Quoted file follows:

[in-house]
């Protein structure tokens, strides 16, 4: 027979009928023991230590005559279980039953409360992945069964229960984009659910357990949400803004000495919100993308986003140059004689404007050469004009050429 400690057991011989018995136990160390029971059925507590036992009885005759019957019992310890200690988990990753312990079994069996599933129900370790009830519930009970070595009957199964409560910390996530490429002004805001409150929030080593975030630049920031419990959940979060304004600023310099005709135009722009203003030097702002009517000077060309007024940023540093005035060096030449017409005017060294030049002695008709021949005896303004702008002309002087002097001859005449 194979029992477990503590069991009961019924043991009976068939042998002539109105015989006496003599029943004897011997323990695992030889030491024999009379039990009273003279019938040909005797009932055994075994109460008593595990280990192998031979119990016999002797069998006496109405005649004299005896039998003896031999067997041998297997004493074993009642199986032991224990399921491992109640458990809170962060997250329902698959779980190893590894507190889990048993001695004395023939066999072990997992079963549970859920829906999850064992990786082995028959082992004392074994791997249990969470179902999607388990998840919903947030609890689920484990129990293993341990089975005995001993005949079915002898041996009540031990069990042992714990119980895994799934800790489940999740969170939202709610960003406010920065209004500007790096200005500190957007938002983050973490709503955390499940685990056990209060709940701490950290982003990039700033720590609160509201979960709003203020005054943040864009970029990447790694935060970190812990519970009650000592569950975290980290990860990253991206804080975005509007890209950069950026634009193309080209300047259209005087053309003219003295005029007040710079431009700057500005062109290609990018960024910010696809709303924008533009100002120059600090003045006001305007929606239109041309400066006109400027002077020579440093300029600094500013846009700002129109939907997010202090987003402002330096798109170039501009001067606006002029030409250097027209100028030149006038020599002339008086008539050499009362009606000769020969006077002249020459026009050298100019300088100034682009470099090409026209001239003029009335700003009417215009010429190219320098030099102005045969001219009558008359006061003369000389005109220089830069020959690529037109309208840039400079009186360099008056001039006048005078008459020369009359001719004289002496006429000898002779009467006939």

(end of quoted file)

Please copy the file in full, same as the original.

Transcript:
[in-house]
């Protein structure tokens, strides 16, 4: 027979009928023991230590005559279980039953409360992945069964229960984009659910357990949400803004000495919100993308986003140059004689404007050469004009050429 400690057991011989018995136990160390029971059925507590036992009885005759019957019992310890200690988990990753312990079994069996599933129900370790009830519930009970070595009957199964409560910390996530490429002004805001409150929030080593975030630049920031419990959940979060304004600023310099005709135009722009203003030097702002009517000077060309007024940023540093005035060096030449017409005017060294030049002695008709021949005896303004702008002309002087002097001859005449 194979029992477990503590069991009961019924043991009976068939042998002539109105015989006496003599029943004897011997323990695992030889030491024999009379039990009273003279019938040909005797009932055994075994109460008593595990280990192998031979119990016999002797069998006496109405005649004299005896039998003896031999067997041998297997004493074993009642199986032991224990399921491992109640458990809170962060997250329902698959779980190893590894507190889990048993001695004395023939066999072990997992079963549970859920829906999850064992990786082995028959082992004392074994791997249990969470179902999607388990998840919903947030609890689920484990129990293993341990089975005995001993005949079915002898041996009540031990069990042992714990119980895994799934800790489940999740969170939202709610960003406010920065209004500007790096200005500190957007938002983050973490709503955390499940685990056990209060709940701490950290982003990039700033720590609160509201979960709003203020005054943040864009970029990447790694935060970190812990519970009650000592569950975290980290990860990253991206804080975005509007890209950069950026634009193309080209300047259209005087053309003219003295005029007040710079431009700057500005062109290609990018960024910010696809709303924008533009100002120059600090003045006001305007929606239109041309400066006109400027002077020579440093300029600094500013846009700002129109939907997010202090987003402002330096798109170039501009001067606006002029030409250097027209100028030149006038020599002339008086008539050499009362009606000769020969006077002249020459026009050298100019300088100034682009470099090409026209001239003029009335700003009417215009010429190219320098030099102005045969001219009558008359006061003369000389005109220089830069020959690529037109309208840039400079009186360099008056001039006048005078008459020369009359001719004289002496006429000898002779009467006939």